Monday, 12 August 2019

The Wild West . . . in South East London


If you ever have reason to start looking into the Frodsham horological dynasty you may, as I did, become excited to happen upon Edward, of that ilk.  Whilst most of the family, from William James (b.1778) through to Parkinson & Frodsham, (surviving to 1947), remained London-based, establishing and developing watchmaking businesses of great repute, this Edward was to be found in the 1870s in Wyoming, U.S.  Described as a jeweller by trade, he apparently had a fearsome temper and was good with a gun.  A succinct pen portrait goes like this: Imprisoned for having shot dead a man who had been having an affair with his wife.  On release was soon in a gunfight at Laramie, killed another man, was arrested, then bailed, moved to Leadville, killed again, for which he was arrested and put into jail, from which he was seized by vigilantes . . . and lynched by them!

Meanwhile, back in England, George Frodsham was in 1876, if a little less extravagantly, also flouting the Law: he was summoned for travelling 2nd Class on the Great Eastern Railway with a 3rd Class ticket.

But if George’ delinquency was mild in comparison with Edward’s, one of his fellow London watchmakers, Nathaniel Wegg, would have been quite at home in the gun-toting Wild West.  In 1885 Nat shot a man attempting to break into his watch/jewellery shop in Deptford.  A little reminiscent of Dirty Harry’s line, ‘you've got to ask yourself one question: "Do I feel lucky?" Well, do ya, punk?,’ Nat shouted to the wounded burglar, ‘How did you like it? . . . I have another ready for you.’  And while at the movies, Nat’s approach reminds me of Paul Kersey in Michael Winner’s Death Wish, not only for his liking to be tooled-up, but also as a one man judicial operation, as illustrated by this report in the Kentish Mercury, 14 May 1881:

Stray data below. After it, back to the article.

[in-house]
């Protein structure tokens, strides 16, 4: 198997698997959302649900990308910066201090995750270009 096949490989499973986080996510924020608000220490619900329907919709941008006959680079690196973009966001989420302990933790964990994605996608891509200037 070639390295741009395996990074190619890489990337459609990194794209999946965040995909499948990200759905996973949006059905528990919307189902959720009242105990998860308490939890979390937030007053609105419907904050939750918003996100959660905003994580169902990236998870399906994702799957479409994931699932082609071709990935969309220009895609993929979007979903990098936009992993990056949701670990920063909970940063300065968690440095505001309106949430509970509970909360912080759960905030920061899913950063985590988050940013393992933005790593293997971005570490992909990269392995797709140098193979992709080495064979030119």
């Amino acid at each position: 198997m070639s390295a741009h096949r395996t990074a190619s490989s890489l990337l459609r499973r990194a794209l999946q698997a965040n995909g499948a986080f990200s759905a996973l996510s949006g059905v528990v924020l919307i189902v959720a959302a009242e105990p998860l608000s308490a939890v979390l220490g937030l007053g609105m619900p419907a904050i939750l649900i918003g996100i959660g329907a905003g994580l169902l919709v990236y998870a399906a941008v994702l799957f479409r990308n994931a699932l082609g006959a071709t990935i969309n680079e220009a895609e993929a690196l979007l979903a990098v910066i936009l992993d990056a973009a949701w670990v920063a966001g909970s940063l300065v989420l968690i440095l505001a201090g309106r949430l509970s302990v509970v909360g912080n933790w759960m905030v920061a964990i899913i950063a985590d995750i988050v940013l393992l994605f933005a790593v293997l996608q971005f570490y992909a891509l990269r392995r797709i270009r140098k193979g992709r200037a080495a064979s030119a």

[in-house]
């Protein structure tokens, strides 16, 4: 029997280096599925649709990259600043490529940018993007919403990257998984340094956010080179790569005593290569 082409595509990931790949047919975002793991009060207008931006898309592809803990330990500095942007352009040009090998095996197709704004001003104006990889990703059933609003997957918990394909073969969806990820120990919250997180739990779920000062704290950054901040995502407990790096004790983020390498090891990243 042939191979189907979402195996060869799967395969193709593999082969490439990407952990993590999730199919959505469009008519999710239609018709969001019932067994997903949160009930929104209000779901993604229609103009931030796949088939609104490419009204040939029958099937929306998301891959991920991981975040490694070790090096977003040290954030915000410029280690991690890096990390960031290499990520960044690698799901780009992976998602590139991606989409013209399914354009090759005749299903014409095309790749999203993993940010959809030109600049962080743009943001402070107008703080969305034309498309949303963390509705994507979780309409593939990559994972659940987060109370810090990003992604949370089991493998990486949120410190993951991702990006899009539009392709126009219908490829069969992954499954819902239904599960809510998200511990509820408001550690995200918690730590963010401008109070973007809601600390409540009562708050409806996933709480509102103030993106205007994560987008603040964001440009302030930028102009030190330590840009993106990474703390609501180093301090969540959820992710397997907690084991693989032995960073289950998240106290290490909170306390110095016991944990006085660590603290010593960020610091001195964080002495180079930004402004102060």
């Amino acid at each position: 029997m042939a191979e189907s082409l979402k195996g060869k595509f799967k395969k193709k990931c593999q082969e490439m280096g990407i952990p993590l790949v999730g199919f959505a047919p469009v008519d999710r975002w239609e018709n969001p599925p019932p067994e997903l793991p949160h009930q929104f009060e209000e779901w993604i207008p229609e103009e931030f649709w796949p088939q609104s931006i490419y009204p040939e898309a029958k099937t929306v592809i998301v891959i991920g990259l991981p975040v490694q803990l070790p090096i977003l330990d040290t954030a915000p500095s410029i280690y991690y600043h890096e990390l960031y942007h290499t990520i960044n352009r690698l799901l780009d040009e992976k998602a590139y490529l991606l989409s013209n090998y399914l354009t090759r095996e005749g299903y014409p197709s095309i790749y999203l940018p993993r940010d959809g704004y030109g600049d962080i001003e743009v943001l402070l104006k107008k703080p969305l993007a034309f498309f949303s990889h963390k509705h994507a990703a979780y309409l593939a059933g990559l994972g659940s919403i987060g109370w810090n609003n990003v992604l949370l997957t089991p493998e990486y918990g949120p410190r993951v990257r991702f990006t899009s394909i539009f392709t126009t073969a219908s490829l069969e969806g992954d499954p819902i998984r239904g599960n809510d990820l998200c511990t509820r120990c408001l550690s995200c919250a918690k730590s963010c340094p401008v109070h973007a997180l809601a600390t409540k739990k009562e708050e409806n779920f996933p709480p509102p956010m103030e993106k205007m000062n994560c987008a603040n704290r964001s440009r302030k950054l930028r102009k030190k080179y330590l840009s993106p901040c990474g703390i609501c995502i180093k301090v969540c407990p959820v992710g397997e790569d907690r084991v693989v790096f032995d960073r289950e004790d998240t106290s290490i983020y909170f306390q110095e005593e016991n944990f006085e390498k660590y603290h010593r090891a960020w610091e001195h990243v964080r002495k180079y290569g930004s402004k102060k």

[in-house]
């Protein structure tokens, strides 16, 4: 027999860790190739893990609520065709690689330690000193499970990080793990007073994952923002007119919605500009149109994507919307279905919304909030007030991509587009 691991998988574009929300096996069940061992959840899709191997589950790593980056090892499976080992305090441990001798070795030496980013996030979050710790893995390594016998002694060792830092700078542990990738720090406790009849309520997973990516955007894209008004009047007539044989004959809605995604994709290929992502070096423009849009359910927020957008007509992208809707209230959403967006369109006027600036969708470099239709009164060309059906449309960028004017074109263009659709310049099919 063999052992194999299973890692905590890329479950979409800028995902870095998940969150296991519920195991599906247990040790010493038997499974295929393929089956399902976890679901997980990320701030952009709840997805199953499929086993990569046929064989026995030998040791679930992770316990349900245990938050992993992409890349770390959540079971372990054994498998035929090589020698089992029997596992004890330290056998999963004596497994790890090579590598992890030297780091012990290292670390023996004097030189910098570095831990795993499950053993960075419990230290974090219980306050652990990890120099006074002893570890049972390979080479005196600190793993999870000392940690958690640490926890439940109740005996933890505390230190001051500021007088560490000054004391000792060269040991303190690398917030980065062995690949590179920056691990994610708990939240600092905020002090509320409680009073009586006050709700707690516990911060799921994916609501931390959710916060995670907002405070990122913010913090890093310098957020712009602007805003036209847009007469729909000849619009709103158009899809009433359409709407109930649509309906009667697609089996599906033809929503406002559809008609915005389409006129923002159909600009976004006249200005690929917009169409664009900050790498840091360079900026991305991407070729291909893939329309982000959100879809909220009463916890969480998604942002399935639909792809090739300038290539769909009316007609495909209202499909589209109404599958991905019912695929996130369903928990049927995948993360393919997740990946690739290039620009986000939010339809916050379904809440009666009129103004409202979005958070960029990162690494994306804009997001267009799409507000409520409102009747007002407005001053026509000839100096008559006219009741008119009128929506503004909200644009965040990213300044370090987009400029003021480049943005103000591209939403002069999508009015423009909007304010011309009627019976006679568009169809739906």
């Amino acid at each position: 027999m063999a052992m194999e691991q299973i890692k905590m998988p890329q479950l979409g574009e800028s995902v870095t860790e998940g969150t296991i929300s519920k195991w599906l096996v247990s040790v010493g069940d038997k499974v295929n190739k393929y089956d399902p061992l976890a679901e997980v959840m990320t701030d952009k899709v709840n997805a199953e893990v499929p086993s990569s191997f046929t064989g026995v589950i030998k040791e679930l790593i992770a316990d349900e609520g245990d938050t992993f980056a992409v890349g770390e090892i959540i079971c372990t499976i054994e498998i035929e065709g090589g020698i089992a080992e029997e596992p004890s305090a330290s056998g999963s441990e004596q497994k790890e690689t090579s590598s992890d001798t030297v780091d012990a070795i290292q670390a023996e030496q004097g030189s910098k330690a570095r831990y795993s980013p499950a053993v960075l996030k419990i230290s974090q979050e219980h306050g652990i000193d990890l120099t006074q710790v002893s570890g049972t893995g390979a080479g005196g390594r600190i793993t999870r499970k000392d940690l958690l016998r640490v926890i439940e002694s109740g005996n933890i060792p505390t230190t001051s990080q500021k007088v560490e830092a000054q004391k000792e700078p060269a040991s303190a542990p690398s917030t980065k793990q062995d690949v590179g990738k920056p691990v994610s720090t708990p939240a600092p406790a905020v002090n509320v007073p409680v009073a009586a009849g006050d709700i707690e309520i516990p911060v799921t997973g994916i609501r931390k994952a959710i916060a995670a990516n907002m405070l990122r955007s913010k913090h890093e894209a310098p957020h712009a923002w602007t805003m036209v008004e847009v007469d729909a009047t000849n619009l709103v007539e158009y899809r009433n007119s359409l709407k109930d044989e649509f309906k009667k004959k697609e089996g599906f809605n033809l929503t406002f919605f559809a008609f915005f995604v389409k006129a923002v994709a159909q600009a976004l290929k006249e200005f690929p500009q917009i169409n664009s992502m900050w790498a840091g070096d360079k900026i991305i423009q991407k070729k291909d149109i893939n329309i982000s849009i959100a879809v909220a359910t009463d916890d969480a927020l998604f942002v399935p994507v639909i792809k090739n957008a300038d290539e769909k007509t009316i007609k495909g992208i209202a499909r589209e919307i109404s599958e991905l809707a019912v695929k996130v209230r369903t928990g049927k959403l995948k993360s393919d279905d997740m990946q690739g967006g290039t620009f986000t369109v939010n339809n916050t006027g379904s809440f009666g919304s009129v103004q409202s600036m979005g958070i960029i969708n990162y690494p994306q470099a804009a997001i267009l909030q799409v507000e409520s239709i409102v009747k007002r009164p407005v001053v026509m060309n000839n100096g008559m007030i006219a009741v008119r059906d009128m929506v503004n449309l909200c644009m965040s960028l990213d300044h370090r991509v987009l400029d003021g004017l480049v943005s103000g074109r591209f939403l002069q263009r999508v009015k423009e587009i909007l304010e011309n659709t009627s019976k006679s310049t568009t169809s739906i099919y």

Wegg is certainly proving to be an interesting subject and my article on his life and business is nearing completion.  However, examples of his work are very hard to find.  So, if you have a Wegg watch – or a photograph/description of one – I’d be very grateful to hear from you.

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